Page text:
Now, maybe you ask yourself, what if you do not live currently in the United States? Well, if you live abroad, you may be eligible, and there may not be an obstacle to applying for VAWA. Thus, if you are currently out of the United States, you may also file the form but if:
- Your abusive spouse is an employee of the U.S. government,
- The abusive spouse is a uniformed services’ member, or
- You were subject to domestic violence, battery or extreme cruelty in the United States.
Submitting the VAWA Self-Petition
Before submission of the form, you should confirm that you meet imposed requirements for self-petition. From the above part, you could conclude some of the eligibility criteria that you will need to support the evidence. However, there are criteria to be met for a battered spouse who intends to apply for a VAWA self-petition visa.
- Your spouse is a U.S. citizen or permanent resident or
- Your marriage was terminated either by death or divorce within the two years before filing your petition, or
- The abuser lost or relinquished citizenship or permanent resident status within the two years before submitting your request
- You believed you were in legal marriage and entered in the marriage in good faith, regardless of your immigration status;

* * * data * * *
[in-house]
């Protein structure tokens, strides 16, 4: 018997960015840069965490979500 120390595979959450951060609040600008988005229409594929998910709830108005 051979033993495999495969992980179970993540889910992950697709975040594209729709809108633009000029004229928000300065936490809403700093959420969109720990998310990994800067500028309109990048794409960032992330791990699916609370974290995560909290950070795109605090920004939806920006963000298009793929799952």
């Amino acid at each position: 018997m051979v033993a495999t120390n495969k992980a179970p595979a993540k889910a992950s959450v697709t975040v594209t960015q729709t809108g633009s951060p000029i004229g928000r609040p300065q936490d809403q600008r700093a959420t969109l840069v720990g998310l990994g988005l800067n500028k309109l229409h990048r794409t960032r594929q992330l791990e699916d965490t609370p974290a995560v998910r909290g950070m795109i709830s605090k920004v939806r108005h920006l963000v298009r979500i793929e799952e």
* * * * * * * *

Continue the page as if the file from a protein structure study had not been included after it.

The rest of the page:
- You suffered battery or extreme cruelty by the U.S. citizen or permanent resident spouse;
- You entered into the marriage with the abuser in good faith, and not because of the immigration benefits.
- You have resided with your spouse.
- You have a good moral character.
After you confirmed your eligibility, you need to get prepared for the process.
On the USCIS’s official website, you can find the I-360. You will notice that the whole page on this website provides complete submission instructions. However, there are two essential things that you need to conclude before you submit the I-360 form. You will have to define whether:
- You are an immediate abuser’s relative who suffered domestic violence (the spouse, a parent, unmarried child or a minor of a U.S. citizen), or